There had been a rather long gap after my last book Walking with Angels and friends were wondering what I was working on. How could I be so blunt as to tell them all I was working on was trying to keep my mother alive? So instead of being morbid I would keep an eye on care giving, instructing her ayahs, keeping relatives and family posted on her health status on a daily basis and setting up my desk in the verandah by the door from where I could watch her and “doing my writing”. In other words, trying to keep myself from going crazy with worry.
“Why don’t you write about the Parsi buildings in Bombay?” suggested a friend. I mumbled that for that I would have to leave the house and go out and see the buildings, sit for long hours in libraries and pore over literature on both the Parsis and the Parsi buildings of Bombay. It was a clear “can’t do” project in the situation I was in. So I started writing about myself, my relationship with my mother and what it was like growing up in Baroda. For that I would not need to go out of the house. It was a book that was just sitting in my head.
“But aren’t you too young to be writing your memoirs?” cried another friend from all the way in the south of France. How young or old does one have to be, I thought. Of one thing I had absolutely no doubt. It was a subject I knew best. As I began writing, recollections began pouring in, some funny and pleasant and a lot of them painful. Will I upset this one if I say this, I wondered but kept writing on anyway. I would write it as it happened and then perhaps delete it all, I said to myself.
“Everyone thinks their life is extraordinary,” remarked another friend who read the first flush of writing with some boredom underlaid. So I am not writing this to create a sensation, to startle readers out of their seats, to make people think I was extraordinary. I had a life outside of the one that most people knew about and I wanted to share that. I suppose it happens to everyone. People know you for the work you do, for the brand image that you have carefully worked on so that you can get the attention you need for the results you want to achieve.
An architect for example will project herself using the buildings she has designed and built. She is then known for her contributions to the cityscape. How many of us will see how she juggles her personal and family life? How many of us will see how she looked after an ailing parent-in-law, dropped the kids off to school, organized a family wedding with a smile and also had the time to sit down and design benches for a school run by a charity? There are many facets to us, many lives all rolled into one, many stories to share.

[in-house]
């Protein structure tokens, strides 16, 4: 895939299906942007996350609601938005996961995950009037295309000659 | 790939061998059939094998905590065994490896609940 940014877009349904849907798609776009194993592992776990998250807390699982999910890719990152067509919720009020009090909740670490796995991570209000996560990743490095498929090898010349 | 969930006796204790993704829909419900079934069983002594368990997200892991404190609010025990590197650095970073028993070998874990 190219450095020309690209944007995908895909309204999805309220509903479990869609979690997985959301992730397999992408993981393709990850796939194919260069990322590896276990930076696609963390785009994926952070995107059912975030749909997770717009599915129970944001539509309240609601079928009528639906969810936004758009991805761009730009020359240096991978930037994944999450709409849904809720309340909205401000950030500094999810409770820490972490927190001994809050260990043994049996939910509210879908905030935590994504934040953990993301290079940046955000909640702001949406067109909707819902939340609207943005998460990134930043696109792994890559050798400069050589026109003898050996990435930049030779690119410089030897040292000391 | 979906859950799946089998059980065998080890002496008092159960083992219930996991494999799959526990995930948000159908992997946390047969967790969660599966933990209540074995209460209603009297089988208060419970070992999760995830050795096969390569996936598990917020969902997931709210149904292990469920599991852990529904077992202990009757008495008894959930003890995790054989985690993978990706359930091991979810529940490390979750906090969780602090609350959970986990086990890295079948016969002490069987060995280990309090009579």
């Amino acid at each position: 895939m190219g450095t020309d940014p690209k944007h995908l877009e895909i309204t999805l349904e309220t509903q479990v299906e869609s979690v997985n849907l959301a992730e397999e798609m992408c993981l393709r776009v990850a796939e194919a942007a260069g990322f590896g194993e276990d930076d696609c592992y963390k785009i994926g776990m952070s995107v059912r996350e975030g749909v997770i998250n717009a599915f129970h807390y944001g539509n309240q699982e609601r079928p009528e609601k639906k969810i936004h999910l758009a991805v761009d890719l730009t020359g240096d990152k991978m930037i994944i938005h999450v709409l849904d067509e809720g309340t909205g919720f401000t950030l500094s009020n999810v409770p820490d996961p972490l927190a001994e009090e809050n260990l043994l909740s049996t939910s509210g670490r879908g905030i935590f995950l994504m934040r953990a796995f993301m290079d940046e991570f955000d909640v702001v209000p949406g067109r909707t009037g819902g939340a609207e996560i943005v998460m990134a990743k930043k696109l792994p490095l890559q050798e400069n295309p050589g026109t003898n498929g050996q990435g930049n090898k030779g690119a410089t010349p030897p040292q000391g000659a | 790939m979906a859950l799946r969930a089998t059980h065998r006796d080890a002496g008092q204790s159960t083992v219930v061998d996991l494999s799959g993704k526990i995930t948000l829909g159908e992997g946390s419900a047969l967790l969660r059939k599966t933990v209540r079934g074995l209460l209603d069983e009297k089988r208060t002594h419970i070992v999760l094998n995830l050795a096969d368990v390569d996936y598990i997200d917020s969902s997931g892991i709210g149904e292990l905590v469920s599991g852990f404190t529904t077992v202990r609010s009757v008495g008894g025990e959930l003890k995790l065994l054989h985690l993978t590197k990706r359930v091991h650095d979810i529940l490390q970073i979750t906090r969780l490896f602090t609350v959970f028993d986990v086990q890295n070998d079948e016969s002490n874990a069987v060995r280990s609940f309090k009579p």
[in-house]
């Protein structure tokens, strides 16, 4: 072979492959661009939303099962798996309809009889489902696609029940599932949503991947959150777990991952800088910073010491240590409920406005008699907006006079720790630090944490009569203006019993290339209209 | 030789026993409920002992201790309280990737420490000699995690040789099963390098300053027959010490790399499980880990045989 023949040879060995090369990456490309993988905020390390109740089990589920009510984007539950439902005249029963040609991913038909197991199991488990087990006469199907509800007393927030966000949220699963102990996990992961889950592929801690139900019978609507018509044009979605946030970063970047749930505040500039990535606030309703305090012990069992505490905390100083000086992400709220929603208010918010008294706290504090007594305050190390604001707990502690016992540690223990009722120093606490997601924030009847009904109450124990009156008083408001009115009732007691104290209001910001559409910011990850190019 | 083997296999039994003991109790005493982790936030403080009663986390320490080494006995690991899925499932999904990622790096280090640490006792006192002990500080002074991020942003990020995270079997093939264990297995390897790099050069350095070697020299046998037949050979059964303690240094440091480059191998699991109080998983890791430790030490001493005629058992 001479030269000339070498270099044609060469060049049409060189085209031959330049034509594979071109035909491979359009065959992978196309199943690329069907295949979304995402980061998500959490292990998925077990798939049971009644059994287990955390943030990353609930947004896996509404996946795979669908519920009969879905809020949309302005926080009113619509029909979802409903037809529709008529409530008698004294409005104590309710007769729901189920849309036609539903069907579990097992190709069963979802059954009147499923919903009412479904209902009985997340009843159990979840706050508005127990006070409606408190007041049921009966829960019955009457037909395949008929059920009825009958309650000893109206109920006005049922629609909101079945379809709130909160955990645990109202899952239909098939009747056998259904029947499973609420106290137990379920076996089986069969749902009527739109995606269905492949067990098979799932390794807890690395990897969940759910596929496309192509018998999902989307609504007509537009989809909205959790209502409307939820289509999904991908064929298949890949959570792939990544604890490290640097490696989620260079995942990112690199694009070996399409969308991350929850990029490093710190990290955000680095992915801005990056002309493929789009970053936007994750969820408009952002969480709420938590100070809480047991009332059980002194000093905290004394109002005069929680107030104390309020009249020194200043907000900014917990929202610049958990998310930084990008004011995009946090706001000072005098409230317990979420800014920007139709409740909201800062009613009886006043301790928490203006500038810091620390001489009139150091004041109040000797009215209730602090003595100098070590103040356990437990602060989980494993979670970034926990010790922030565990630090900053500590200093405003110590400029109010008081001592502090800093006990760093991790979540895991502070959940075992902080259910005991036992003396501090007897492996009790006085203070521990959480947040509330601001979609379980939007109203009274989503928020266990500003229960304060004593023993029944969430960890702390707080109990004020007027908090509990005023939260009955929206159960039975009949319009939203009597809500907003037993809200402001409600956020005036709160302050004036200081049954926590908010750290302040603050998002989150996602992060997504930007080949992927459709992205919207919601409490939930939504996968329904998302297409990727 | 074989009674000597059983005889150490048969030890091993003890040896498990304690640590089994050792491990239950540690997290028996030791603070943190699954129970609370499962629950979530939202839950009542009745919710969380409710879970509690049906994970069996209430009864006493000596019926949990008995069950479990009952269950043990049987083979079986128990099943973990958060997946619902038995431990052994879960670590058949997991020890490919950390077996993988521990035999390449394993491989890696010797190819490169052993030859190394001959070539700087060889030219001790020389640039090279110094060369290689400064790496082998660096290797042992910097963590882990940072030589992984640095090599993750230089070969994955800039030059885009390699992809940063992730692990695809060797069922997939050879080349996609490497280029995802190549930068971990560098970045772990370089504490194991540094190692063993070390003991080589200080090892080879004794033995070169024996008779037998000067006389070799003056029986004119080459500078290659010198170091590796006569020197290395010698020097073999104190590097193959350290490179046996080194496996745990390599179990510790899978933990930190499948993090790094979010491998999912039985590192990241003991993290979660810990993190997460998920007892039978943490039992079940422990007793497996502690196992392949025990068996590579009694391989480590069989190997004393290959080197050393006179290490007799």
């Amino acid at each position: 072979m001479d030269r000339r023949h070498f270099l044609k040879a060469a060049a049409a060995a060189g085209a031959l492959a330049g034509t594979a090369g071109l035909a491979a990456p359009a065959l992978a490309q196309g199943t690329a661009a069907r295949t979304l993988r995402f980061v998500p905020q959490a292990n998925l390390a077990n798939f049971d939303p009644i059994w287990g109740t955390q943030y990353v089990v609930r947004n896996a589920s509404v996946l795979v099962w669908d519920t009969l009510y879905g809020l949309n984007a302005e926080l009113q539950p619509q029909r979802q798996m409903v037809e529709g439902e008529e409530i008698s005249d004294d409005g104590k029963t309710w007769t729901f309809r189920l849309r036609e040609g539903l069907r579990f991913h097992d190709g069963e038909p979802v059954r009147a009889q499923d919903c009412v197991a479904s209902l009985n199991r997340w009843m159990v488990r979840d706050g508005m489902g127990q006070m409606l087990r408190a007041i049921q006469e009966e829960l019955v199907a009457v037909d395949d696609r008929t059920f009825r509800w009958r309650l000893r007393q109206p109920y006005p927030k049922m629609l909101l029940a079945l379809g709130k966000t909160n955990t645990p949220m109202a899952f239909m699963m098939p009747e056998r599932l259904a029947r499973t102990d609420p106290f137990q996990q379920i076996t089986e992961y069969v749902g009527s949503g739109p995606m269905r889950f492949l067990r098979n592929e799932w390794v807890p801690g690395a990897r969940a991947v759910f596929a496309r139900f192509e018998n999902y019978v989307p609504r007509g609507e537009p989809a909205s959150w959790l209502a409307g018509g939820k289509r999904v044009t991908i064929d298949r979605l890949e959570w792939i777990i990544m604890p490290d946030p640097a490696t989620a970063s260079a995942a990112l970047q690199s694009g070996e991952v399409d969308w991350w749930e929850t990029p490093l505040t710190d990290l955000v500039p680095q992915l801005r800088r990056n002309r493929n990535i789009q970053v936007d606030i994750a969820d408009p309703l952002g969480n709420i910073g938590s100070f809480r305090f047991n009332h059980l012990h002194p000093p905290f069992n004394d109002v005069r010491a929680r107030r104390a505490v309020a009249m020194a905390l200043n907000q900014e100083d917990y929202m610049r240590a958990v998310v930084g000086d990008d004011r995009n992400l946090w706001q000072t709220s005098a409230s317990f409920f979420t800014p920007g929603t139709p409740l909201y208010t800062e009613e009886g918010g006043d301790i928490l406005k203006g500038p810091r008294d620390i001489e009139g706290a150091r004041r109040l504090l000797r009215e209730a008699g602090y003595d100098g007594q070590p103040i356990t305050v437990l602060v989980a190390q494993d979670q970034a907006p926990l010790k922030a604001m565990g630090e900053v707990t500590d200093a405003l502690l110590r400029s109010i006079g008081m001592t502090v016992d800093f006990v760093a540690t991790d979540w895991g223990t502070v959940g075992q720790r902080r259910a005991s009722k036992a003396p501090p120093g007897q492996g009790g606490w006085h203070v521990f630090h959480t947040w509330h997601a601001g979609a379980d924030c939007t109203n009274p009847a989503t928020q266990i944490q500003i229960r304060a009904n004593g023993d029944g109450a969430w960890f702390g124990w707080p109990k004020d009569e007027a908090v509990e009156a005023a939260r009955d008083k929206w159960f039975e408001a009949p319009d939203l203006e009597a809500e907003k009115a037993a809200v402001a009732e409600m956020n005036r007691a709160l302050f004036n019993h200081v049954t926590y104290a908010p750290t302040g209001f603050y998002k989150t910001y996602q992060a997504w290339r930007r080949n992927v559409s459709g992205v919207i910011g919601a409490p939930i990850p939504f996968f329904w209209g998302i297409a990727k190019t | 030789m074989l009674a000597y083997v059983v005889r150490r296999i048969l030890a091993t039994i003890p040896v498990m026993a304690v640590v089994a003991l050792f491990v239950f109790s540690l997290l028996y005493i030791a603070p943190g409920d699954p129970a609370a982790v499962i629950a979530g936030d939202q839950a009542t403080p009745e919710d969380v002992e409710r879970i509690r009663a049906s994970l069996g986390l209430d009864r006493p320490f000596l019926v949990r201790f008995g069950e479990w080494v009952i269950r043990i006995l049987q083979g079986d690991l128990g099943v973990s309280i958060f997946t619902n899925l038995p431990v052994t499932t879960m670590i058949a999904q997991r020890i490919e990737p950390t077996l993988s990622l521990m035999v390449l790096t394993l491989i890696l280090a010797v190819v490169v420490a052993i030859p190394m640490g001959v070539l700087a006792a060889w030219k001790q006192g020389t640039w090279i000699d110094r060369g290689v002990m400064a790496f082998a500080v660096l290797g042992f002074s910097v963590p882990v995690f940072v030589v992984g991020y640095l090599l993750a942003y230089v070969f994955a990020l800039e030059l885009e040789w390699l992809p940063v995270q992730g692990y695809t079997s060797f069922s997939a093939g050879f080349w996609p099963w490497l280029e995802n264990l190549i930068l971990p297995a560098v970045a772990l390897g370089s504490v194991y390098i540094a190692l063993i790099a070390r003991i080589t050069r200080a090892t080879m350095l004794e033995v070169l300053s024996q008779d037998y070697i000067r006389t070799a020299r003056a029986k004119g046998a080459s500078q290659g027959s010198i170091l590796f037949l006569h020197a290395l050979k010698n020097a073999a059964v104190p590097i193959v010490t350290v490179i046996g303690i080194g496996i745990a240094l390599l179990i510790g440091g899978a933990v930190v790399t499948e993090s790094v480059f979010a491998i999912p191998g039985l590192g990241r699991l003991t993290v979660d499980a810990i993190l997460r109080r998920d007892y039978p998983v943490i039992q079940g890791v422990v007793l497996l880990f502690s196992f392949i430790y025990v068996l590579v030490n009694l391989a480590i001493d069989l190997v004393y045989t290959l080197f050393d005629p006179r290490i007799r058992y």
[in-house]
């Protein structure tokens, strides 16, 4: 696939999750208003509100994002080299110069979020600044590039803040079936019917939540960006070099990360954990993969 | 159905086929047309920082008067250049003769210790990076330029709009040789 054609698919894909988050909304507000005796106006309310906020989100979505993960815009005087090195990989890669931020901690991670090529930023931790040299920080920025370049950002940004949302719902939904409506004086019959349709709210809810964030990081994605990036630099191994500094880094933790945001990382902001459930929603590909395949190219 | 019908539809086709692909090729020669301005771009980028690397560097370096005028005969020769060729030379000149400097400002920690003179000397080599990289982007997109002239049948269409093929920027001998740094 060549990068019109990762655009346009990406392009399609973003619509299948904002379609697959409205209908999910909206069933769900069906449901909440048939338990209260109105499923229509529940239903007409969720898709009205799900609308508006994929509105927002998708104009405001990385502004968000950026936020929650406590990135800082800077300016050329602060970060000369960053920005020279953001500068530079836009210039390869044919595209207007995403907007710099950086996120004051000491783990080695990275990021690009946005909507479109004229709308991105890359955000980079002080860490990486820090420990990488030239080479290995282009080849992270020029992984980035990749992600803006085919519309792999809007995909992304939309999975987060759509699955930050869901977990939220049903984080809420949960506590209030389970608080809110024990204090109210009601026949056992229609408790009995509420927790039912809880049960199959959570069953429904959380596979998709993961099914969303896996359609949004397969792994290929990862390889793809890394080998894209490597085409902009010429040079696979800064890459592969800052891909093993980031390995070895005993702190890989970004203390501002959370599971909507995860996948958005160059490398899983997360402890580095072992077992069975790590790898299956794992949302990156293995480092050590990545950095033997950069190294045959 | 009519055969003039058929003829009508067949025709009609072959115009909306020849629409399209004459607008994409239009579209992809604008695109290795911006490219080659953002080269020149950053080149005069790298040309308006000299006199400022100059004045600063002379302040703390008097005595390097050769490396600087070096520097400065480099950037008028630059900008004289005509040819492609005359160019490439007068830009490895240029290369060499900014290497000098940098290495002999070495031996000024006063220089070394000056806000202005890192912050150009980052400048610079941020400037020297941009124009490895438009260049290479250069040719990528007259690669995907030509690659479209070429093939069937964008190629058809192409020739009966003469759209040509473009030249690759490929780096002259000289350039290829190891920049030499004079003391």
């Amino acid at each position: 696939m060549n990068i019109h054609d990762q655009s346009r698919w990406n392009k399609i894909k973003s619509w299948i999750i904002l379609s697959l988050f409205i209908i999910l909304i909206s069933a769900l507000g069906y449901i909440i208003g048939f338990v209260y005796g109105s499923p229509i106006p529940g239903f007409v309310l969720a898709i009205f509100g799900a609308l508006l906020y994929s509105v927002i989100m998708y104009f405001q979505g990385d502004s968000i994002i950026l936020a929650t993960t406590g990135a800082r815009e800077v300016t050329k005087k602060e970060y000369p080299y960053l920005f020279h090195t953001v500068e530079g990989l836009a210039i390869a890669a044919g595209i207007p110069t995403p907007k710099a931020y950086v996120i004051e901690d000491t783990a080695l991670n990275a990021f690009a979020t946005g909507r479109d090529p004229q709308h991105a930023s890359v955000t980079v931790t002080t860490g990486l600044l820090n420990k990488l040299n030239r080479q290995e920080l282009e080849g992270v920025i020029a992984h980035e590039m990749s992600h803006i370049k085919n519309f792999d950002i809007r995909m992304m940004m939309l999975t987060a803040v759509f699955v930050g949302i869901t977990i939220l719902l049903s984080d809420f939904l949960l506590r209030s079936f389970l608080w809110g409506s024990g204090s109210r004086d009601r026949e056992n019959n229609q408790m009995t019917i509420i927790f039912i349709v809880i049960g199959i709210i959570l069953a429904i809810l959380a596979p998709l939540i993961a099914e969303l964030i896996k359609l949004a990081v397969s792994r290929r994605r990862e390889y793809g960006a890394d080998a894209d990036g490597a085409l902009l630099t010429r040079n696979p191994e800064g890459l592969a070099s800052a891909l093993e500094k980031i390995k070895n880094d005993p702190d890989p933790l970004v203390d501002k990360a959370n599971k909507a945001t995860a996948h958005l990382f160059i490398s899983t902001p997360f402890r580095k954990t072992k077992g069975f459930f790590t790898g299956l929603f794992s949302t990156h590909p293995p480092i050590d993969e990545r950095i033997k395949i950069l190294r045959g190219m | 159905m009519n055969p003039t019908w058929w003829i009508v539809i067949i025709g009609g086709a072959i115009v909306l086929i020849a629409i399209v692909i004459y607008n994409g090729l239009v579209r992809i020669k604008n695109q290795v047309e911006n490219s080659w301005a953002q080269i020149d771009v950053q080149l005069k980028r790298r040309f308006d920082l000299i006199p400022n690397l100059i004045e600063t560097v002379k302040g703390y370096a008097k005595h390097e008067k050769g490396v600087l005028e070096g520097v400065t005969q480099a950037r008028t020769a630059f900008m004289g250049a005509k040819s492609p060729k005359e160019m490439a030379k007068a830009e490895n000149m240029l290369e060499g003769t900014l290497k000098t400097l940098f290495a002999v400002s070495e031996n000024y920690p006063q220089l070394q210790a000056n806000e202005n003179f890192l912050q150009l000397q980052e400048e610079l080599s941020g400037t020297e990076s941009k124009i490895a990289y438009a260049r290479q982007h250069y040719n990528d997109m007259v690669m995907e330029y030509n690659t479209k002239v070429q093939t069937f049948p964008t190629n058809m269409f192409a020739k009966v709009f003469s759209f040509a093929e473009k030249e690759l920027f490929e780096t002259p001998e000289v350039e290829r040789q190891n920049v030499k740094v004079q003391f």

I came to Goa from the tea gardens of Munnar in Kerala in the monsoon of 1995. Not many people knew me then but when I began my advocacy on heritage conservation and preservation, started the Goa Heritage Action Group with architects Poonam Verma Mascarenhas and Raya Shankhwalker my branding had begun. How we started the group, how people reacted to us and supported us is a long and interesting story. It is a story of trials, tribulations, celebrations and commentary. “Who is she and how dare she tell us what to do?” said some people who did not agree with us. The fact that I had worked in Kerala before I had landed here in Goa was also a thorn in the side for some.
I would use my book on Kerala as a calling card thinking that would establish my credentials. I learnt really fast that it was absolutely the wrong move. My being a Parsi from Bombay, instead, saved the day and I had to forget about making any references to Kerala. But that is my past, which is my personal history. That I was India’s first woman tea planter, that I worked in the tea gardens, that I learnt how to ride a motorcycle there and it was a biking accident that put an end to my tea garden career is all part of my personality. I kept the tea garden past quiet because I wanted to make headway into the preservation movement in Goa. If that is how it works here, so be it, I said to myself. People will see what they want to see.
When I was writing this book, however, I did not hold anything back. I have put down everything and anything I felt like writing. I was telling my story, the parts that no one knew about, the parts that did not fit into their idea of my personality. I’ve come a long way since those first few years when I had to struggle to make people aware of the value of their own heritage. Those days all my writing had a purpose, a purpose of creating awareness. My books, however beautiful and glossy, were all designed with a serious, nuts and bolts mission in mind. Creating those books, writing out those articles and making those presentations gave me immense pleasure but right through I had my eyes and ears peeled for an encouraging word, a supportive pat on the back, and a push forward for the cause.
There’s more to life than a house in Goa set me free! I began writing it to not just share my stories but also to liberate myself from the purpose of writing. Here I was telling my story and “dancing like no one was watching”. Perhaps that is why you can pick up any chapter and start reading about that phase. It is perhaps that is why that you wonder, like my friend Wendell Rodricks, if all these stories come from this one single person. Lots of people have said a lot of things about the book. The strangest remark came from someone I met recently when she said, “Autobiography is it? Aha, then it must be fiction?” Clearly, there’s more to life than a life’s story.